Faciotopy a face-feature map with face-like topology in the occipital face area
55.25, Tuesday, May 14, 5:15 - 7:15 pm, Royal Ballroom 4-5
Nikolaus Kriegeskorte1, Marieke Mur1, Linda Henriksson1,2; 1MRC Cognition and Brain Sciences Unit, Cambridge, UK, 2Brain Research Unit, O.V. Lounasmaa Laboratory, Aalto University, Espoo, Finland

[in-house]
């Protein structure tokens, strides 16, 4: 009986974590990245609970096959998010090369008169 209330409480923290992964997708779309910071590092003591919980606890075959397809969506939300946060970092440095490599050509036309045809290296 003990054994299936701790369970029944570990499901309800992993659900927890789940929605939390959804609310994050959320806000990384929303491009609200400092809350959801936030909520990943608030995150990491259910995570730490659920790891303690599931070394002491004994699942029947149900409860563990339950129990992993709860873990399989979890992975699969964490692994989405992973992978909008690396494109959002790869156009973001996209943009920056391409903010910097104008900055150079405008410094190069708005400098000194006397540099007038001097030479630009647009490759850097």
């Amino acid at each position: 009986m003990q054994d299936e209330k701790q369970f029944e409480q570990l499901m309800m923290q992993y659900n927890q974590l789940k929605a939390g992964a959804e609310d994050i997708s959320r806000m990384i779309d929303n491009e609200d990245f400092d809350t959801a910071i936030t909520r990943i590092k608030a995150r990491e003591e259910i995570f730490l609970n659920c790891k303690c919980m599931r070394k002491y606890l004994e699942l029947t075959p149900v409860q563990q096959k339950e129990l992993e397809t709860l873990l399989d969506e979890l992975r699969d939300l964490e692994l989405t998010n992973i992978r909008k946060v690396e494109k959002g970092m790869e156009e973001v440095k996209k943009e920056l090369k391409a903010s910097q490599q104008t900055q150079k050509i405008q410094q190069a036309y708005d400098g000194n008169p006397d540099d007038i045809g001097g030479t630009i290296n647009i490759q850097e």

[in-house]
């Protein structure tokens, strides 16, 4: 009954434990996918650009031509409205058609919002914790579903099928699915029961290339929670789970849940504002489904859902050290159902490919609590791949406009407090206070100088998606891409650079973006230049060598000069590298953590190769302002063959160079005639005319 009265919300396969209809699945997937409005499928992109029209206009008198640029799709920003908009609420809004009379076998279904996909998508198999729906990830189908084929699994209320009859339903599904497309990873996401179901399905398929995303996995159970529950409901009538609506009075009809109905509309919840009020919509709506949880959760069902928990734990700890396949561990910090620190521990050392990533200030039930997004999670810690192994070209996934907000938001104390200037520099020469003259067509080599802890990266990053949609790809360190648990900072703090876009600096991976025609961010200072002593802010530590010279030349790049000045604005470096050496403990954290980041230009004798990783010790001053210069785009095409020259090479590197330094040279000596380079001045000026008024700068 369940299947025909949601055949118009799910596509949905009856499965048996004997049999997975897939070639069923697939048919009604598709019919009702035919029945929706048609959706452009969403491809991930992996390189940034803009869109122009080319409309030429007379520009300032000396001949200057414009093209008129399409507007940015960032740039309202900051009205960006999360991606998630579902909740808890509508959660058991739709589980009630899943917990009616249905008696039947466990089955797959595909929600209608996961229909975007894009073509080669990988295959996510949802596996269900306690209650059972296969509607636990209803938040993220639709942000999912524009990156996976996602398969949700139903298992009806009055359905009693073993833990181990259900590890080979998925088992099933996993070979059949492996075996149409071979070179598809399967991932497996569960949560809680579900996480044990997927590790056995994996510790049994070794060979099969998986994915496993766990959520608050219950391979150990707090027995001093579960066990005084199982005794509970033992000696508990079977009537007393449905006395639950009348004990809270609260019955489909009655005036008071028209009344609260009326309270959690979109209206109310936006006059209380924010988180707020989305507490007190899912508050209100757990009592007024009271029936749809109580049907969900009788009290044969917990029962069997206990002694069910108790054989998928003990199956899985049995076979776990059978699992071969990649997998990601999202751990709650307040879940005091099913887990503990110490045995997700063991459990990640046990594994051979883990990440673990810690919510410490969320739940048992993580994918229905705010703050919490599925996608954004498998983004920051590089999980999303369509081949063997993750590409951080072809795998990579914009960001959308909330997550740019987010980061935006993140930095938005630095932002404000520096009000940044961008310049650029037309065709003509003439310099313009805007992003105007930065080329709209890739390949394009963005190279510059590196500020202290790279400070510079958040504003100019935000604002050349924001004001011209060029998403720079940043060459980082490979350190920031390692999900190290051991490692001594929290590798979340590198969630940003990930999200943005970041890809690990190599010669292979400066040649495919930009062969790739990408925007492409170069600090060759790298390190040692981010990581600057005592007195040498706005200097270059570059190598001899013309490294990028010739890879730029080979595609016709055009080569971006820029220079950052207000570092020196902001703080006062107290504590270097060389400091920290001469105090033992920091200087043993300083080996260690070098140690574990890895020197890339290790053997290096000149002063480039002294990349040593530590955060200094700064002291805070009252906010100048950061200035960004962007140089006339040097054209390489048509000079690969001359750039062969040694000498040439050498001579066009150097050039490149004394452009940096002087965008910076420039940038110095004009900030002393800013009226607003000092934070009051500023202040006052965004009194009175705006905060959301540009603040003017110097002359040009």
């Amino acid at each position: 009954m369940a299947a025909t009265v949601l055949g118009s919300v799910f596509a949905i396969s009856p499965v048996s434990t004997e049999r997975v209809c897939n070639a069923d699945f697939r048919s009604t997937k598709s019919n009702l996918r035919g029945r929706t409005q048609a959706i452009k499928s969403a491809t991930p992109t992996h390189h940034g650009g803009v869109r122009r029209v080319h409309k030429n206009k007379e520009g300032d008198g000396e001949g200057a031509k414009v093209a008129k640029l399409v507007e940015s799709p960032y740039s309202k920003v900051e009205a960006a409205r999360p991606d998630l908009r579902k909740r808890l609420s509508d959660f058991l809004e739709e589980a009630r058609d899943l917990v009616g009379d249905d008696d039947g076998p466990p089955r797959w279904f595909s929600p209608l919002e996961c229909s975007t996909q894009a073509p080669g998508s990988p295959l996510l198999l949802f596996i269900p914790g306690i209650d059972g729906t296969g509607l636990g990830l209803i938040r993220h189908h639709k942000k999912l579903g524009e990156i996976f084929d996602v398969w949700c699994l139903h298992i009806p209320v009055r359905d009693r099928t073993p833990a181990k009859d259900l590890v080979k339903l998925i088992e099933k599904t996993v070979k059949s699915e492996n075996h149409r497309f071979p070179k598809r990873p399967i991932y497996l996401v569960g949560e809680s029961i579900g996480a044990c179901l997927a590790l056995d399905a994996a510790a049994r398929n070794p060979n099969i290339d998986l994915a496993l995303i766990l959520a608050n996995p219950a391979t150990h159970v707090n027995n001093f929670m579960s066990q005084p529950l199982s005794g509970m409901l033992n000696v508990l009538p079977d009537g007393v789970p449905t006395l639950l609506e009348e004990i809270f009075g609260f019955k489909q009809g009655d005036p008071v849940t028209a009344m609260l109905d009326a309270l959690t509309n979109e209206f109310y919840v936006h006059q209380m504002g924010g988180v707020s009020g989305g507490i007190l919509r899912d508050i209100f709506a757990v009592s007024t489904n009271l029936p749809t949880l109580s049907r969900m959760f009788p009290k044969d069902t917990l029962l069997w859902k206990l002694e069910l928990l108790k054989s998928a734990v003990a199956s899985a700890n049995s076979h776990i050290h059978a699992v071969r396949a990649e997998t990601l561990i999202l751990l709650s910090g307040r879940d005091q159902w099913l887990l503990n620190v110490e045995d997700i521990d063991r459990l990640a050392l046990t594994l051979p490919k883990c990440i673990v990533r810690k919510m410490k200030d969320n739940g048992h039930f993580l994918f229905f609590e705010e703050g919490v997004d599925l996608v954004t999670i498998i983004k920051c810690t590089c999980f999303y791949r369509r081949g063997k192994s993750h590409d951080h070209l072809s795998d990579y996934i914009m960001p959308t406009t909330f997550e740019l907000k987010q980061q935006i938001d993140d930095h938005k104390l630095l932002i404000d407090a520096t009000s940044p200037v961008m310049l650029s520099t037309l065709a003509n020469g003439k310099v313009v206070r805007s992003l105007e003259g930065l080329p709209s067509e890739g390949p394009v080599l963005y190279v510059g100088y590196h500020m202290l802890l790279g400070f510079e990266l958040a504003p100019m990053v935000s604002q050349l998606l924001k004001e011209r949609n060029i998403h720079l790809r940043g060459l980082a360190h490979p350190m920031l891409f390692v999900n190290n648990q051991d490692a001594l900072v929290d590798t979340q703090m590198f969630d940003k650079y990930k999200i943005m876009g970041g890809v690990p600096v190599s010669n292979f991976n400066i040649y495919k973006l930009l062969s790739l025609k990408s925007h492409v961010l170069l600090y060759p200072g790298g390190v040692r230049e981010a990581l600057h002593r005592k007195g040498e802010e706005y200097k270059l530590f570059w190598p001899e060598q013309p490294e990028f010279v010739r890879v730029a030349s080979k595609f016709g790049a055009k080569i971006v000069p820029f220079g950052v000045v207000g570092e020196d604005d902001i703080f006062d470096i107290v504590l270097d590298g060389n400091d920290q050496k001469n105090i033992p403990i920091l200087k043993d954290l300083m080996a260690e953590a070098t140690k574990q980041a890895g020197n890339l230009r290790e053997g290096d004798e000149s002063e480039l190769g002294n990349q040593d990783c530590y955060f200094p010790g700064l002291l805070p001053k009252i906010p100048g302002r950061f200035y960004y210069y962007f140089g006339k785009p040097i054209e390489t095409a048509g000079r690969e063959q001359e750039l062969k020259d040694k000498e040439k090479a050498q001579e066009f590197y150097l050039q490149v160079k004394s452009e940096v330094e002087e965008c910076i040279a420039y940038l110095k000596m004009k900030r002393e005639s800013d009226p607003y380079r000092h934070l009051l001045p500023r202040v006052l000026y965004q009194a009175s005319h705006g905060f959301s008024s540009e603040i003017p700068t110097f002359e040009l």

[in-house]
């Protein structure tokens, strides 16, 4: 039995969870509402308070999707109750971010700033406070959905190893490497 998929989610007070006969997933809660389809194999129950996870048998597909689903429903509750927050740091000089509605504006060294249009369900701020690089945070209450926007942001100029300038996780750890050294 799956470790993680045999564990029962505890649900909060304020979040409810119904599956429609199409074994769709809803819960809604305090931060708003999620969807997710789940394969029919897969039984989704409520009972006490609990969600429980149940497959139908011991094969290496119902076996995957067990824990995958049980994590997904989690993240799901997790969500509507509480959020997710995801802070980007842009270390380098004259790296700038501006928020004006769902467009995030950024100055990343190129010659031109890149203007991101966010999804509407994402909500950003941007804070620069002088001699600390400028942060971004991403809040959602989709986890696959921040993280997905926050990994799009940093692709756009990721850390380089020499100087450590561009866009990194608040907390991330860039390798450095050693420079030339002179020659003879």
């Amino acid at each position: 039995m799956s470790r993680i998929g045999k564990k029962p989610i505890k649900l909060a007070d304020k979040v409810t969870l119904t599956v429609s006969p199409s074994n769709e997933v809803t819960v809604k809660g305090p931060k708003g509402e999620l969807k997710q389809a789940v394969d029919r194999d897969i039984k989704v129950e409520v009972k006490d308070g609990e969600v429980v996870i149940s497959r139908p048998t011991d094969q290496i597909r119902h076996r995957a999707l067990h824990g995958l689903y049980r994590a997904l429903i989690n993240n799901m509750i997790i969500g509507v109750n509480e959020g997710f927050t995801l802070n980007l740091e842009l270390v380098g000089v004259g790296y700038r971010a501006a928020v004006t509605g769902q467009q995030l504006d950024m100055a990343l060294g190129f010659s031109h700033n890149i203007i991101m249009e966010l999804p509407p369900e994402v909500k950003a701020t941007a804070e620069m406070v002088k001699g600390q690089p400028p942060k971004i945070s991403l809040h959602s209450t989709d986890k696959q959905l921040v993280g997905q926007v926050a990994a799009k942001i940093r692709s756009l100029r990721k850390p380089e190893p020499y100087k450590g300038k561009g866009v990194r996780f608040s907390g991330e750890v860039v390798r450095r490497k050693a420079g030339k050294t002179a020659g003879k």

Brain imaging studies have suggested several brain regions specialized for face perception. However, the intrinsic functional organization of these regions and their status as cortical areas with clearly defined boundaries is unclear. Here we test for "faciotopy" in human face-selective brain regions, i.e. a face-feature map on the cortical surface, where cortical distances reflect the physical distance between the different face features. We measured responses to visual presentation of isolated face features with functional magnetic resonance imaging (fMRI). The features were extracted from frontal face photographs (12 in total) and included the left and right eyes, nose, mouth, ears, chin, and parts of the neck and hairline. Different exemplars of the different features were presented in an fMRI block design. All stimuli were shown in the center of the visual field. Primary visual cortex (V1), occipital face area (OFA) and fusiform face area (FFA) were localized in each individual (N=12) using independent localizer data. All regions-of-interest responded to the isolated face features, and their response patterns also distinguished between the features. In addition, OFA, but not V1, showed a substantial tolerance to retinal feature size. We compared the distances between the cortical face-feature representations to the physical distances between the features in a face, and found a significant faciotopic organization in both left and right OFA, but not in V1 or FFA. This finding suggests that OFA might be spatially organised as a single map of a face, with local patches detecting individual features with some degree of invariance. Faciotopy would be the first example, to our knowledge, of a cortical map reflecting the topology, not of a part of the organism itself (its retina in retinotopy, its body in somatotopy), but of an external object of particular perceptual significance.